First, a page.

Amy Sancetta, File, Associated Press
PORT CLINTON, Ohio — The debate over a nuclear plant where small cracks were discovered in a concrete shell is revealing another split between two Democrats who are veteran members of Congress and opponents in the March 6 primary.
It's one of the first noticeable divides to surface in the race since Ohio's new congressional map lumped Reps. Marcy Kaptur and Dennis Kucinich into the same northern Ohio district that stretches from Cleveland to Toledo.
Kucinich, who's long been a critic of nuclear power, is calling for shutting down the Davis-Besse nuclear plant if major repairs aren't made.
Kaptur thinks the plant along Lake Erie needs to be closely monitored, but says closing it would be devastating to the area's economy and send electricity rates soaring.
"Decisions affecting the plant and its safe operation must be based on evidence, not emotion," she told federal regulators at a meeting two weeks ago.
The U.S. Nuclear Regulatory Commission allowed the plant to begin producing electricity again in early December, about two months after the first cracks were found, saying tests have not given inspectors any reason to keep the plant shut down.
The cracks are in an outer concrete wall that's designed to protect the reactor from anything that might hit it from outside, such as storm debris or an airplane. The commission signed off on restarting the reactor following several tests and after its owner, FirstEnergy Corp., assured it that the cracks don't pose a threat and did not need repairing prior to the resuming operations.
Regulators have given Akron-based FirstEnergy until the end of February to find out what caused the cracks.
Some local officials have accused Kucinich of trying to politicize the issue. But he said on Thursday that his concerns have nothing to do with politics or the campaign.
"My track record is well established," he said. "There's too much at stake here."
Both Kucinich and Kaptur have been highly critical of the plant's operator and regulators in the past. Kaptur suggested Davis-Besse should be shut down, and Kucinich asked that its operating license be pulled about 10 years ago when an acid leak resulted in the most extensive corrosion found at a U.S. nuclear reactor.
Kaptur said two weeks ago that she now has more confidence in the federal regulators who inspect the plant, and that there shouldn't be a rush to judgment on its future. She also pointed out that the plant is one of the largest employers in Ottawa County, which is just east of Toledo.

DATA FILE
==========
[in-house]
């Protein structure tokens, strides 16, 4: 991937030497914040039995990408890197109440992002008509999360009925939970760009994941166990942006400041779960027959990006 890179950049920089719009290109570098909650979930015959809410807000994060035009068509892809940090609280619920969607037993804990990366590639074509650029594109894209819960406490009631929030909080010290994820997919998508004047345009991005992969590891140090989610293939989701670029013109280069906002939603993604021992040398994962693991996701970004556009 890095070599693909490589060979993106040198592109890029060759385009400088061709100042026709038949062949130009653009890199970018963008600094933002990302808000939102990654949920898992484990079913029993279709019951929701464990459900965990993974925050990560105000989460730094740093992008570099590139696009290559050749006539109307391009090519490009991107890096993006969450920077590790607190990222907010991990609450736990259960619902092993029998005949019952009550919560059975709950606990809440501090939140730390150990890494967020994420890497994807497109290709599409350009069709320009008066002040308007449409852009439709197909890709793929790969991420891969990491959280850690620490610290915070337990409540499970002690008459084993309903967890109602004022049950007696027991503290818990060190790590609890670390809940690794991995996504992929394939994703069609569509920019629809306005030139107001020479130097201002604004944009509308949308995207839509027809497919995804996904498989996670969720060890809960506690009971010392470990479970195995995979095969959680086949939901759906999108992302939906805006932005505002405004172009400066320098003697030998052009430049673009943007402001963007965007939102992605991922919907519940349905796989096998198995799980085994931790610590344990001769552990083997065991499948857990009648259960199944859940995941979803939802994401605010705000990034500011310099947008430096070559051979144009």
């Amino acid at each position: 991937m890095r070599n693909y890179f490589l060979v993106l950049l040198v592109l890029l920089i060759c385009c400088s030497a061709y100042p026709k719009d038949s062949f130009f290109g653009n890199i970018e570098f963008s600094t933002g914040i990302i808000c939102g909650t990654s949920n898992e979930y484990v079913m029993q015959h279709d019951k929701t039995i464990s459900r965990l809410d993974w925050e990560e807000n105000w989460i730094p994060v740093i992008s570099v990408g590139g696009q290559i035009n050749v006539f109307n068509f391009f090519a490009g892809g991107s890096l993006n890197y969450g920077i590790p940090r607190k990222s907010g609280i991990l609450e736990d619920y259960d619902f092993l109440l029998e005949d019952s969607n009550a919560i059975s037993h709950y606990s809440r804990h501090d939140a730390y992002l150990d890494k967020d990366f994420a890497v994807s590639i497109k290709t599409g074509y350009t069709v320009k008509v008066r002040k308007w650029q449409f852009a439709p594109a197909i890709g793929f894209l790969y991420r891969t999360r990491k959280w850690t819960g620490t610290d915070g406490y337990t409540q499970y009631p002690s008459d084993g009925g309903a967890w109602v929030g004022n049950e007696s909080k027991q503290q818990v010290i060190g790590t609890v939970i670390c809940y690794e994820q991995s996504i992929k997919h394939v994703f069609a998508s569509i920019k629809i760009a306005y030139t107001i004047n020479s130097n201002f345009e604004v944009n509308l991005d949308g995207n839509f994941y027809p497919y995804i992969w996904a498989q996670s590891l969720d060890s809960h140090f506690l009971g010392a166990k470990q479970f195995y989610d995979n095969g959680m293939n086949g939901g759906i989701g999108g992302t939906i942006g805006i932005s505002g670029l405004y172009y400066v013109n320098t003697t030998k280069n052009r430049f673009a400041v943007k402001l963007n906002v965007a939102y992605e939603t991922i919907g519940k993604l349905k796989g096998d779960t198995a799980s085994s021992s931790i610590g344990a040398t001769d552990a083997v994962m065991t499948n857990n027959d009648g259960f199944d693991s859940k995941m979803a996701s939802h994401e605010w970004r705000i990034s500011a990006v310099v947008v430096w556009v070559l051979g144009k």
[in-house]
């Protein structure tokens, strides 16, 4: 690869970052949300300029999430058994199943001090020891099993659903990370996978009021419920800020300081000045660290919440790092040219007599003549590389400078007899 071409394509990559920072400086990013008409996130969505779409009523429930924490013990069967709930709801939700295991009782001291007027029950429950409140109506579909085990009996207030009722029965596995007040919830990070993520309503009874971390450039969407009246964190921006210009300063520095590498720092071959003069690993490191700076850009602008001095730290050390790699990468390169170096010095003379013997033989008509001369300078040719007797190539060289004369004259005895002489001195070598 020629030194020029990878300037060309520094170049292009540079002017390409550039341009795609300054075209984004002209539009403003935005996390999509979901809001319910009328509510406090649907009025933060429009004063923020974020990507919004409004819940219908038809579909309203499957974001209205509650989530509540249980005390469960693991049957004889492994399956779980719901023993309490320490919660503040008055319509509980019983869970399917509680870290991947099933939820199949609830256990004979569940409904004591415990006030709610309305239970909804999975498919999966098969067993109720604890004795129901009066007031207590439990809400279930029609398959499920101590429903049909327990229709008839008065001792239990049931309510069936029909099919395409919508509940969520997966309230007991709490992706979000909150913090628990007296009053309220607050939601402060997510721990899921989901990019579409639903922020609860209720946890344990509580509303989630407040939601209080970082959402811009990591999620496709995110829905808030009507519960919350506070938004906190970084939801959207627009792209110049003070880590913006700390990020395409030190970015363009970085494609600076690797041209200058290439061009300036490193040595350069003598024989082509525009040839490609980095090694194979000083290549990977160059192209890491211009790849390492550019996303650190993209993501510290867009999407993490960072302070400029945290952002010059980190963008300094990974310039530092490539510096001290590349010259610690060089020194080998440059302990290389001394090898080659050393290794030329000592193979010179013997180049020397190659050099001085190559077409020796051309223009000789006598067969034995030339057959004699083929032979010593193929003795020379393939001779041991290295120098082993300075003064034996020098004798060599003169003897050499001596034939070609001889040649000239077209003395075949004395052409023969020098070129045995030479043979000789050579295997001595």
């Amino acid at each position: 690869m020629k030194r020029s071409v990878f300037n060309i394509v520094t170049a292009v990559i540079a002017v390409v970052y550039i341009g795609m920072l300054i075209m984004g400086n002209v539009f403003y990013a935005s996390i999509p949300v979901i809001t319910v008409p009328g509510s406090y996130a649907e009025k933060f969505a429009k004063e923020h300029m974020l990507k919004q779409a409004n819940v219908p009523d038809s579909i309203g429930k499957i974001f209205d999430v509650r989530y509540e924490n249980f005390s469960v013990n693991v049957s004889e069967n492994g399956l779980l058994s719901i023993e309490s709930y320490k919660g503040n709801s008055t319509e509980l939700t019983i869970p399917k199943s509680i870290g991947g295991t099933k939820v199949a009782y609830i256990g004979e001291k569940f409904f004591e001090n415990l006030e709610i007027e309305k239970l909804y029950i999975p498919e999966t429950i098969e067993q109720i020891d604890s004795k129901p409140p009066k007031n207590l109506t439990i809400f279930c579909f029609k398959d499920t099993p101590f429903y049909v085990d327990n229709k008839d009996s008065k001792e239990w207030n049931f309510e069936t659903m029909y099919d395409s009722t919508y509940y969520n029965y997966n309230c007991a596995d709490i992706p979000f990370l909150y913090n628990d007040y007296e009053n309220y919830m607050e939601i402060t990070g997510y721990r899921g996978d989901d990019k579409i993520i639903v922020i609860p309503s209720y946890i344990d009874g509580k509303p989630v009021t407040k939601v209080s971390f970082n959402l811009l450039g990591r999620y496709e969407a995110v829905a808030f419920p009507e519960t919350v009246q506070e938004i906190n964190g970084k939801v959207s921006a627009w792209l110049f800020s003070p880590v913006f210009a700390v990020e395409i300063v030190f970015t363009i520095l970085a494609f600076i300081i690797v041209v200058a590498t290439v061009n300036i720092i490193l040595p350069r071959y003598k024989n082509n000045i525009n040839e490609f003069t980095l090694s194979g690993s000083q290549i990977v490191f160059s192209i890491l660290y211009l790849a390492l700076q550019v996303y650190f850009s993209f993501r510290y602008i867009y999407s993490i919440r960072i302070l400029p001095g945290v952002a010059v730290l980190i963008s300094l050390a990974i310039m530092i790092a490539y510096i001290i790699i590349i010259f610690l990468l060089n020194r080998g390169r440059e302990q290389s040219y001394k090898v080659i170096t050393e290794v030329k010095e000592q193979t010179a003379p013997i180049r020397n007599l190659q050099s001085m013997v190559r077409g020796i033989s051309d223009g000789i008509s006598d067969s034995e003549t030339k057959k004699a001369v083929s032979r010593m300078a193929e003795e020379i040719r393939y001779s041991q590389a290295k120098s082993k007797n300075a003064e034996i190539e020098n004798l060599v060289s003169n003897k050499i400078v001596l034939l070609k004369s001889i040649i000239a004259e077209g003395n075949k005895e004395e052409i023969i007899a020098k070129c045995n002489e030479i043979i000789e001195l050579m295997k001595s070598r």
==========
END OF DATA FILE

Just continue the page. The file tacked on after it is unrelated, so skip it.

"Any realistic appraisal will note the importance of Davis-Besse to the local economy," she said at the NRC meeting attended by Davis-Besse workers and anti-nuclear activists. "It employs approximately 800 people and contributes hundreds of related jobs."
At full power, the plant makes enough electricity for around 750,000 customers, primarily in Ohio. The company's electric system has 4.5 million customers in Ohio, Pennsylvania and New Jersey.
Kucinich said he didn't want to characterize Kaptur's statement, calling her a good friend. He agreed that the jobs are important, but also said that the workers' "lives are important as well."
"This is about the safety of millions of people and our drinking water," he said.
Steve Fought, a spokesman for Kaptur, said Kucinich made up his mind that the plant's license should be revoked before the cracks were discovered.
Kucinich attended an anti-nuclear rally in Toledo in October, telling the crowd that he spoke at a similar rally outside Davis-Besse in 1979. "We have seen from that moment on a series on incidents at Davis-Besse that should give everyone pause about relicensing this particular facility," he said then.
More recently, he has accused FirstEnergy of downplaying the scope of the cracks and waiting too long to tell the public about where they were found.
Steven Arndt, a Republican who is president of the Ottawa County commissioners, said Kucinich's dire warnings have created false impressions about the plant's ability to operate safely.
"I don't like to see this issue being used in a political nature," he said. "It's such a sensitive issue."
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